The concert to celebrate late DEEP PURPLE keyboardist Jon Lord‘s life and music will be held on April 4, 2014 at London, England’s Royal Albert Hall.
Artists confirmed so far include DEEP PURPLE members Ian Paice, Roger Glover, Don Airey and Steve Morse.
IRON MAIDEN frontman and longtime The Sunflower Jam supporter Bruce Dickinson will also perform, along with Rick Wakeman, Joe Brown and Alfie Boe.
The evening will also be compered by the great Bob Harris.
Jon Lord died on July 16, 2012 at age 71 after a long battle with pancreatic cancer. Lord, who was known for his keyboard virtuosity and his reinvention of the Hammond B-3 organ sound, co-wrote such PURPLE classics as “Smoke On The Water” and “Child In Time”, among others. Lord and drummer Ian Paice were the only original members to last through the band’s initial run from 1968 to 1976. He was on board for their 1984 reunion and stayed on through to his 2002 retirement from the band, after which he’s worked primarily in the classical field.
Over the course of his career, Lord also worked with the ARTWOODS, FLOWER POT MEN, PAICE, ASHTON AND LORD, WHITESNAKE and good friend and neighbor, George Harrison.
In a recent interview with Peter Makowski, METALLICA drummer Lars Ulrich stated about Jon Lord: “I’m not sure that the people in today’s hard rock world really truly understand how innovative this guy was. He wasn’t just another keyboard player on the side of the stage. In ’66/’67, when Hendrix, Townshend and Ritchie Blackmore were taking the electric guitar to a new level, by using banks of Marshall stacks beefing up the sound, Jon Lord was one of the first guys in hard rock to take the keyboards through the same process. He took a fairly standard instrument like a Hammond organ put it through amplifiers and Leslie cabinets and introduced a whole new way of forcing the sound out of the keyboards.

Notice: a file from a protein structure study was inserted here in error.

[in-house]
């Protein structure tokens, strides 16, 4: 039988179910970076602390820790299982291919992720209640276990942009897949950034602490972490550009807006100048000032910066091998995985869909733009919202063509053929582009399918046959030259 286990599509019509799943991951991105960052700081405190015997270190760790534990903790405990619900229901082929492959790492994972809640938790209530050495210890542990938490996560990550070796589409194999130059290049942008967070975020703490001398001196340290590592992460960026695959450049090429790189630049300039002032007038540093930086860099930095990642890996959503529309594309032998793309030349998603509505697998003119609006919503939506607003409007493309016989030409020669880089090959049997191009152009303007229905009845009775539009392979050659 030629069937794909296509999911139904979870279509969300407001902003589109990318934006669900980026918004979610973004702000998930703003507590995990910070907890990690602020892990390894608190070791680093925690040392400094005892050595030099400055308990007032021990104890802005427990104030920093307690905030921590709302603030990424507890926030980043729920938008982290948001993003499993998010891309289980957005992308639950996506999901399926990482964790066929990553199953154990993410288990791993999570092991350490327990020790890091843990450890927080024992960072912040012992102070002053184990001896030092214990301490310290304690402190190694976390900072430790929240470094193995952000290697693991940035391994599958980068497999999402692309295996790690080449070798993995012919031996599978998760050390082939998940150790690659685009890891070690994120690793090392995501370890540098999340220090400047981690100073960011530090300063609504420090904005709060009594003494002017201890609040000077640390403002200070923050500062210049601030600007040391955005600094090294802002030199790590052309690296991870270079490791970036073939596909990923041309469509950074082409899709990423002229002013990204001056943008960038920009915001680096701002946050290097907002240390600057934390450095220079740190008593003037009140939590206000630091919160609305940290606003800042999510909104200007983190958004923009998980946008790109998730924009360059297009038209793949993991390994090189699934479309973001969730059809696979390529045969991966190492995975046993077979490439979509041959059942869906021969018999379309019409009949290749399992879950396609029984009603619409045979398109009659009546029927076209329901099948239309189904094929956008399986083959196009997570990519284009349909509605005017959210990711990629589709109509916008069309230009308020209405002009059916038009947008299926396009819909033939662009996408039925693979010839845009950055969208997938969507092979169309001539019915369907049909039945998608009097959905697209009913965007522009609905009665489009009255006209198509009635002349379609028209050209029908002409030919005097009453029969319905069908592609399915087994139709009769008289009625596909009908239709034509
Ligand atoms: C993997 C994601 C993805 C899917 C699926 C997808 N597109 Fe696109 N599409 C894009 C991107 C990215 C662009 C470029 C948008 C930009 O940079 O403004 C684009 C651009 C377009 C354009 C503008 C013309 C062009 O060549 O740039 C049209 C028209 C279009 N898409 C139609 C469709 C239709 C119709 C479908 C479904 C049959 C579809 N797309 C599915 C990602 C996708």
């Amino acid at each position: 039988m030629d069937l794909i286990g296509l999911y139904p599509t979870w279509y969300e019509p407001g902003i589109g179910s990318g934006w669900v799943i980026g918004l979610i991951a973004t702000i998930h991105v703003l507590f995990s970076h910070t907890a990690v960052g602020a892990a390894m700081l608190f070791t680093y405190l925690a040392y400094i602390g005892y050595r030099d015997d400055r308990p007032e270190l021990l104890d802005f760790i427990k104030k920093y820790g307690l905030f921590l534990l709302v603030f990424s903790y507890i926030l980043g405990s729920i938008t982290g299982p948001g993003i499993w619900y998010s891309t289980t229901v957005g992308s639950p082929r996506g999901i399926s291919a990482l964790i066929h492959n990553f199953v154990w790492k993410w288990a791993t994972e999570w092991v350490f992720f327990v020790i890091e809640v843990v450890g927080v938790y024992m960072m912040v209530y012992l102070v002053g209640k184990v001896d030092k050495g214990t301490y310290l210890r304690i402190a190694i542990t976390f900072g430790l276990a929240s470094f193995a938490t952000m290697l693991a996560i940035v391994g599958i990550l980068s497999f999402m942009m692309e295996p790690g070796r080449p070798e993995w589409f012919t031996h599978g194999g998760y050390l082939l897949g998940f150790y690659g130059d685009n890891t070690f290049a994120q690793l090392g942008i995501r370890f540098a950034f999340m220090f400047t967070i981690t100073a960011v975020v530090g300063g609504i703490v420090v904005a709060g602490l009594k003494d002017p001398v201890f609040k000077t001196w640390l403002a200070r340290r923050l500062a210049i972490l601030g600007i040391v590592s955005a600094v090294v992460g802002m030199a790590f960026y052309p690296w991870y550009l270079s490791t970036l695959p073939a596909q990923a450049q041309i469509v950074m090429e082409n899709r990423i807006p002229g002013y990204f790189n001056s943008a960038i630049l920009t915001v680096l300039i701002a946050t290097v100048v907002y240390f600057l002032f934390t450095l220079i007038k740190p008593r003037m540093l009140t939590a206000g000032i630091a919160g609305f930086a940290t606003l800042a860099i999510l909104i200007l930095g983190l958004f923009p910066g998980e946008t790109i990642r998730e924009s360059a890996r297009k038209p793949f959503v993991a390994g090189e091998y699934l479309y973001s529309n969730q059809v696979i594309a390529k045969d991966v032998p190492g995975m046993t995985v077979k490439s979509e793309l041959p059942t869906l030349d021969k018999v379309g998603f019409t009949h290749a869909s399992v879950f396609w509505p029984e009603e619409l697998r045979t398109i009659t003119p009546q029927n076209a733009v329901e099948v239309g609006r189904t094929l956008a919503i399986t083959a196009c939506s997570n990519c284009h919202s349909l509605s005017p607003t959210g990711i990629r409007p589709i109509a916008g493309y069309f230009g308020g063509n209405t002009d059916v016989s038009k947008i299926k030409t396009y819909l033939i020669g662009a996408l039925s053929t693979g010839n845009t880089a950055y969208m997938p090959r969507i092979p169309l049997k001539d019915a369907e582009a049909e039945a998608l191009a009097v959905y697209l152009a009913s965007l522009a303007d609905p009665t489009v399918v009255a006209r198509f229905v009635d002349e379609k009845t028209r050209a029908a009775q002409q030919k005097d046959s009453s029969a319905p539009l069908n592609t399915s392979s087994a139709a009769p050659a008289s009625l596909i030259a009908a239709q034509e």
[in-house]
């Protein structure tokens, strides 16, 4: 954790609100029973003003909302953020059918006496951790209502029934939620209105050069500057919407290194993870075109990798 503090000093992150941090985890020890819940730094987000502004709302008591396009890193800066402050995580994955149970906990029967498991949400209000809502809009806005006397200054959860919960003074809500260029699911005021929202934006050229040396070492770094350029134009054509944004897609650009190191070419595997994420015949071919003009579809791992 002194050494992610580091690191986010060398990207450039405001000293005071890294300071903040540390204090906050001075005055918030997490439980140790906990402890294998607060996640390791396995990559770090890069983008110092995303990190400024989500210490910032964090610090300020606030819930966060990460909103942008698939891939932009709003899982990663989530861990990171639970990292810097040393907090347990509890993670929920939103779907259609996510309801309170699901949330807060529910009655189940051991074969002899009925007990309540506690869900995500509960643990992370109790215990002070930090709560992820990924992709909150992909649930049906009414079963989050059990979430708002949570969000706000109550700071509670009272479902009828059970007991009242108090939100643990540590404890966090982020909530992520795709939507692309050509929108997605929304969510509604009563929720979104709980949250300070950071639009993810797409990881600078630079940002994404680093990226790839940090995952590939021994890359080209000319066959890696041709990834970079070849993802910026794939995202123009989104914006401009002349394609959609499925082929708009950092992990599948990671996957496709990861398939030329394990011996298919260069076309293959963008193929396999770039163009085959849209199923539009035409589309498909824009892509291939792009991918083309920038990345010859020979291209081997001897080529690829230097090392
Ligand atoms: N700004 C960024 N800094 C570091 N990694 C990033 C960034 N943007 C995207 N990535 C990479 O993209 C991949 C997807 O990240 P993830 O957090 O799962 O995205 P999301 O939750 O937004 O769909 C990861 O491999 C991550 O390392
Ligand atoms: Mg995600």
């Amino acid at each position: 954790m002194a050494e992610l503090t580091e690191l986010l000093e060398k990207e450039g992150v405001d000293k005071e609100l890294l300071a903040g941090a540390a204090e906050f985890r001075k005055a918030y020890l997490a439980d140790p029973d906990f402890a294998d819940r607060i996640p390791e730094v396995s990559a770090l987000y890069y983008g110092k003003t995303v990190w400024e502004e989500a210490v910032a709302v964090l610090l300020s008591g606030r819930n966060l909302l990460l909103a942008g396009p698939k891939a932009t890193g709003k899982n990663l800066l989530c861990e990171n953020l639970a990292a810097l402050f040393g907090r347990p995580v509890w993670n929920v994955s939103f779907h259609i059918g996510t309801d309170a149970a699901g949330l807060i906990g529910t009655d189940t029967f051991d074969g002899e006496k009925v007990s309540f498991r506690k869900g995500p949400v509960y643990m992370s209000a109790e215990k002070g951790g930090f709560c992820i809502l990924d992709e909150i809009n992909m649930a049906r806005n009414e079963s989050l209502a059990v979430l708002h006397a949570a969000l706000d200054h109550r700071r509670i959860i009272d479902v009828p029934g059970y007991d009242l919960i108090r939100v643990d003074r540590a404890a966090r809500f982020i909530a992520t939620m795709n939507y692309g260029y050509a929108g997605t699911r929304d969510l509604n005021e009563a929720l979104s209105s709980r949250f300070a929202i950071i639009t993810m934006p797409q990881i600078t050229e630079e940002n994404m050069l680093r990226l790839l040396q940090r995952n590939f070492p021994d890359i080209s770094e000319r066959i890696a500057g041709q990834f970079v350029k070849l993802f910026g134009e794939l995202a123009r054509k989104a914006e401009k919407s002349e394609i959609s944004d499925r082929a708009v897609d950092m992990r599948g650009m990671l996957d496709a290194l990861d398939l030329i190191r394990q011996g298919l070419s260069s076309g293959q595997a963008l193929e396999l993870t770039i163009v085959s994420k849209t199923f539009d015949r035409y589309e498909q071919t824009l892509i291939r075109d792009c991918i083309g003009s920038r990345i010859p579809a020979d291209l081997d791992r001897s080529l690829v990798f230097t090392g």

“Ritchie Blackmore said the other day that Jon formed DEEP PURPLE; he was certainly the instigator that made things happen. If not the musical leader, Jon was the spiritual leader of the band. He was a pioneer, and I think that somehow that’s gotten a little lost in the last few [months]. People are talking about, obviously, what a gentleman he was and what a fantastic band member but he really did something nobody had done before with the sound of the keyboards and I think that’s probably the biggest thing to remember him for.”